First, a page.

there wouldn’t be a typical first second third place on the podium


After the race everyone would shake hands and congratulate each other at the award ceremony where everyone would have their name called and an identical good job ribbon given to each participant.


There would be no motivation to get any better but also no reason to feel bad about your performance. We could focus more effort on loving each other and less on proving we are better than each other.

Send a letter to NORBA officials saying you want egalitarian races. they will know what you mean.

Mailing Address:
USA Cycling
1 Olympic Plaza
Colorado Springs, CO 80909

Friday, March 6, 2009

How to sead a tire onto a rim?


How to sead a tire onto a rim?

When dealing with tubeless variety rims and tires this can be a real challenge. Tubeless are designed to be a tight fit so air won’t leak out. Putting something slippery on the outside edge of the tire will help make this process easier but don’t just use any slippery thing you see within arms reach like motor oil, like I just did 20 minutes ago.

What a mess, it did sead the tire but I wouldn’t recommend it, it was just too messy.
Based on what I read and what I normally use soap is the best thing (and be liberal about it) it can wash off with water afterward (unlike motor oil).

A fast influx of air using an air compressor is also a big help to get the tire to seal to the rim to start accepting air.

Pump the tire up to 75 psi, this will help make sure the tire is completely seaded.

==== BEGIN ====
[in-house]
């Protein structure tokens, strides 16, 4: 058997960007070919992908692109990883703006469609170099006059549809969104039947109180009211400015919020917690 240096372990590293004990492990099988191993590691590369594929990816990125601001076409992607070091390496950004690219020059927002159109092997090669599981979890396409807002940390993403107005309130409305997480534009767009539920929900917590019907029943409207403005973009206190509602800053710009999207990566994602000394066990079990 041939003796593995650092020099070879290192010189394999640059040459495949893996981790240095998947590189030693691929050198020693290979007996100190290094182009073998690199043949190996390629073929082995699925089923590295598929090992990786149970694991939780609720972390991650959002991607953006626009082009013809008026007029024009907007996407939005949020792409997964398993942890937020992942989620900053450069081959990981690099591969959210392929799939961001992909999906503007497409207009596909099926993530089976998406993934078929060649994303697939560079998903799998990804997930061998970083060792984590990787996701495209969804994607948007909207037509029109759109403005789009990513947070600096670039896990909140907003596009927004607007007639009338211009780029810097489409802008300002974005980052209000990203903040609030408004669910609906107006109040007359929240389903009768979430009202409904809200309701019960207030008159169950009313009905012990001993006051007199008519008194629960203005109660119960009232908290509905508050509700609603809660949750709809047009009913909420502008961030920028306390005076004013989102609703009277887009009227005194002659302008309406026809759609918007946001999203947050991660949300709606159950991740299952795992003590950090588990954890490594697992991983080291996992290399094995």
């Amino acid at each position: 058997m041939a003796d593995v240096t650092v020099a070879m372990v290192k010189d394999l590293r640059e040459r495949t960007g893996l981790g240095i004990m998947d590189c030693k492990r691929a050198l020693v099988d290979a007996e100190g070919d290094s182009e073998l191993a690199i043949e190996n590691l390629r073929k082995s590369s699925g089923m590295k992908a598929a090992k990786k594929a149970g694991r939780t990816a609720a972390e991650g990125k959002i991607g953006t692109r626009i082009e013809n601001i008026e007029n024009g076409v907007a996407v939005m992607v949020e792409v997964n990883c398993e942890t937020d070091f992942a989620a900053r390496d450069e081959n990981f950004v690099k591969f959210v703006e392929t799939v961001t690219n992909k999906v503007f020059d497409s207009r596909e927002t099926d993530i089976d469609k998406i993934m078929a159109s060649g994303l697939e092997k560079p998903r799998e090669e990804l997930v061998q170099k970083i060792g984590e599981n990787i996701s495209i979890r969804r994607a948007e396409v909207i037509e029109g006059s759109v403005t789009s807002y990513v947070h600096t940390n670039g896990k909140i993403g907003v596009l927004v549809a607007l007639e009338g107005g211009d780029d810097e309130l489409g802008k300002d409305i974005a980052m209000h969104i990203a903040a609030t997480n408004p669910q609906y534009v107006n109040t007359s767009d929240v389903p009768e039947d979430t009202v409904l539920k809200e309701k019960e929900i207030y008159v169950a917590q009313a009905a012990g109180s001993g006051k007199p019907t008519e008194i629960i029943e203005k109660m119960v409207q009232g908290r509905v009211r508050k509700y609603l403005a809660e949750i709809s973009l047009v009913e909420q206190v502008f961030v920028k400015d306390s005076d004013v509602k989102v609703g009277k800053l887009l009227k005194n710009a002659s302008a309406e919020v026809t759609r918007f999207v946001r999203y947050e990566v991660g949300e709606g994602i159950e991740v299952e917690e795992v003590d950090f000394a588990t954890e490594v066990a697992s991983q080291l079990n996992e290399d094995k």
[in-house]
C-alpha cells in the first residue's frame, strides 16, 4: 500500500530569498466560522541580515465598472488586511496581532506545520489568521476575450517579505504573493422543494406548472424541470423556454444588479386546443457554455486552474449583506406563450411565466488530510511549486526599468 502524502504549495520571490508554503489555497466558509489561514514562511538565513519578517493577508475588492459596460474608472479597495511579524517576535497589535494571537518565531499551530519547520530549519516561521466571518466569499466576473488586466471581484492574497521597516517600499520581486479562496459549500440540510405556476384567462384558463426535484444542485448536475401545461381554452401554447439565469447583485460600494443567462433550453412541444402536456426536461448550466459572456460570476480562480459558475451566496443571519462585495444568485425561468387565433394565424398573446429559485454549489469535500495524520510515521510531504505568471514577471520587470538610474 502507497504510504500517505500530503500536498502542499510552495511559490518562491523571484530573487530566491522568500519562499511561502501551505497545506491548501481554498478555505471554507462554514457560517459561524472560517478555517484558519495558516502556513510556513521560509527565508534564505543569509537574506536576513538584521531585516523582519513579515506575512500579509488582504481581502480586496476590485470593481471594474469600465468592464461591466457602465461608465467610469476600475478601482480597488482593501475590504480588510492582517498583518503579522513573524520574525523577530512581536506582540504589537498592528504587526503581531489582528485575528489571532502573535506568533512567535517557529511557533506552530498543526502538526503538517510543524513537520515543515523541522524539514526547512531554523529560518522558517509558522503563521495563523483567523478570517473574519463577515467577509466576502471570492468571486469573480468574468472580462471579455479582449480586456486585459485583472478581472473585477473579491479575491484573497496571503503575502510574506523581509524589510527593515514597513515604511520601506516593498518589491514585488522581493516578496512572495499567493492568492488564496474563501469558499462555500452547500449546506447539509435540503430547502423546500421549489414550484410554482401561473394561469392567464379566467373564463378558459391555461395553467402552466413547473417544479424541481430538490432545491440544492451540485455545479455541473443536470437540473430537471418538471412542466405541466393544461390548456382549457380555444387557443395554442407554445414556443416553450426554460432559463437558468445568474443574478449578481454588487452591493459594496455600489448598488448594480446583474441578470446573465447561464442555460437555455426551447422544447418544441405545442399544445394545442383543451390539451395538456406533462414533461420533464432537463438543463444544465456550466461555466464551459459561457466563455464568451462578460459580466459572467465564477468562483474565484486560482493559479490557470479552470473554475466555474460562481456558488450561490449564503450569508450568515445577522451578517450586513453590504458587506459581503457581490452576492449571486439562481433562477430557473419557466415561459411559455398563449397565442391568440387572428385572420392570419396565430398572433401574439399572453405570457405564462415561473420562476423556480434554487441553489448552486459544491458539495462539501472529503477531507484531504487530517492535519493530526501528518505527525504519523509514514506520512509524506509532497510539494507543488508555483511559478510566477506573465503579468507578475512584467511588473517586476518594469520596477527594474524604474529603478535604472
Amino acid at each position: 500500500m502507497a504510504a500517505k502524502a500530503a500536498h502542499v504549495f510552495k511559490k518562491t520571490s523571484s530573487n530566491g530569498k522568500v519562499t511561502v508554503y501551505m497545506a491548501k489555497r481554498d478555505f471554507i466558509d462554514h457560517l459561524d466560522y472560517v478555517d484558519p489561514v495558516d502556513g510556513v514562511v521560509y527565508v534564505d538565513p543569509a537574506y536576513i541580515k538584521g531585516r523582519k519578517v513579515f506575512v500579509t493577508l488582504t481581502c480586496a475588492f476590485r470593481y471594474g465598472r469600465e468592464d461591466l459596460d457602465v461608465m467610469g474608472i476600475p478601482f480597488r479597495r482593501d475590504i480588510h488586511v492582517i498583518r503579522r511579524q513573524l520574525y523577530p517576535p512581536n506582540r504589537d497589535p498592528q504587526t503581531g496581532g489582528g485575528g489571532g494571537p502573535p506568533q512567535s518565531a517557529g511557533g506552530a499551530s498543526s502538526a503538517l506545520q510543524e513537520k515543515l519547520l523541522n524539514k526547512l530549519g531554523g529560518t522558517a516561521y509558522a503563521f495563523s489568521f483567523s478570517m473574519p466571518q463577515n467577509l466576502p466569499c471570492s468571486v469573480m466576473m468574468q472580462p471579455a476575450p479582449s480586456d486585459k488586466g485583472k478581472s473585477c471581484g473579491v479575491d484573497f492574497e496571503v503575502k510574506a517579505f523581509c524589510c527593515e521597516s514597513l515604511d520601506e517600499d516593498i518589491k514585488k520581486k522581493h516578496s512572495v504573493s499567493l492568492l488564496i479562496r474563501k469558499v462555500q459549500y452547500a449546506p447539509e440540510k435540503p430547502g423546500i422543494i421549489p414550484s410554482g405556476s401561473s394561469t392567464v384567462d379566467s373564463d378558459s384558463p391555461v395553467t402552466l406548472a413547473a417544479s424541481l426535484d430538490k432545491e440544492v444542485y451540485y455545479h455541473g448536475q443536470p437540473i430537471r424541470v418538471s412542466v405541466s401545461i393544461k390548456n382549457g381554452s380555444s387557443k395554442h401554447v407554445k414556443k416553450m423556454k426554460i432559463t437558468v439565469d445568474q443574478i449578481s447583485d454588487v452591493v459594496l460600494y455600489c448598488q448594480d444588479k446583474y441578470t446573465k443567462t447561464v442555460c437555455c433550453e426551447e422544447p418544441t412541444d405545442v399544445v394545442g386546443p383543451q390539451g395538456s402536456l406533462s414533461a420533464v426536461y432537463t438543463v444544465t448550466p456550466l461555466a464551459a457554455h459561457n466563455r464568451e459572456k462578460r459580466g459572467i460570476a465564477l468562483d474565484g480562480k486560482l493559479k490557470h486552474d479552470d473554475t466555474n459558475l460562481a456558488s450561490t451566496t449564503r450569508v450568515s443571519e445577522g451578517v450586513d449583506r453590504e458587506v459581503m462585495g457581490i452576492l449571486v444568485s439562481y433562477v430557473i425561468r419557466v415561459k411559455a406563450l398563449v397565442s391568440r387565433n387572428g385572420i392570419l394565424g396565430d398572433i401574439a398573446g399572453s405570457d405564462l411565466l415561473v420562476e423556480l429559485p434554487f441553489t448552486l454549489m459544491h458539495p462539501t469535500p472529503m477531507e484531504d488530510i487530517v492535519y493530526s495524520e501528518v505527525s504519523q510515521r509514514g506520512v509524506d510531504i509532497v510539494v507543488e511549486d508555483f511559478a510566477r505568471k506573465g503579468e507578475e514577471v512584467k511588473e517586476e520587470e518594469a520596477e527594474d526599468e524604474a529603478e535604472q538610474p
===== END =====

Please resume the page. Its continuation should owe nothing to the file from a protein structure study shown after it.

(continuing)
I’ve never tried this technique before but it looks like it works well…

Wednesday, March 4, 2009

Should mountain bikers shave their legs?


Should mountain bikers shave their legs?

Lets weigh both side...

Shaving

Look pro: Shaving your legs is more popular amongst professional (high level) mountain bikers . so if you are trying to look pro shaving your legs will help

less chance of infection: less hair means less chances of infection, an easier to clean wound, bandages will stick on better and be easier to remove.

Washing made simpler: its easier to clean dried mud off legs

Massages made simpler: use less lotion and its less gross for the person doing the massaging

Not shaving

Don’t Look feminine: out side the cycling world it is considered weird and girly to shave ones legs

Time saver: shaving your legs a few times a week can add up.

No Razor burn: if you are new to shaving your legs, it can happen and be pretty annoying.

my opinion

I don’t shave my legs, mostly because I see it as optional homework. It might be helping but the benefits just aren’t that noticeable (benefits not worth time). However, I can understand people who do shave and if I rode more and got massages I would shave my legs too.

for your typical recreational rider or entry level racer I'd say don't do it. above that it's a maybe , once you get up to high level pro it seems like they all do it.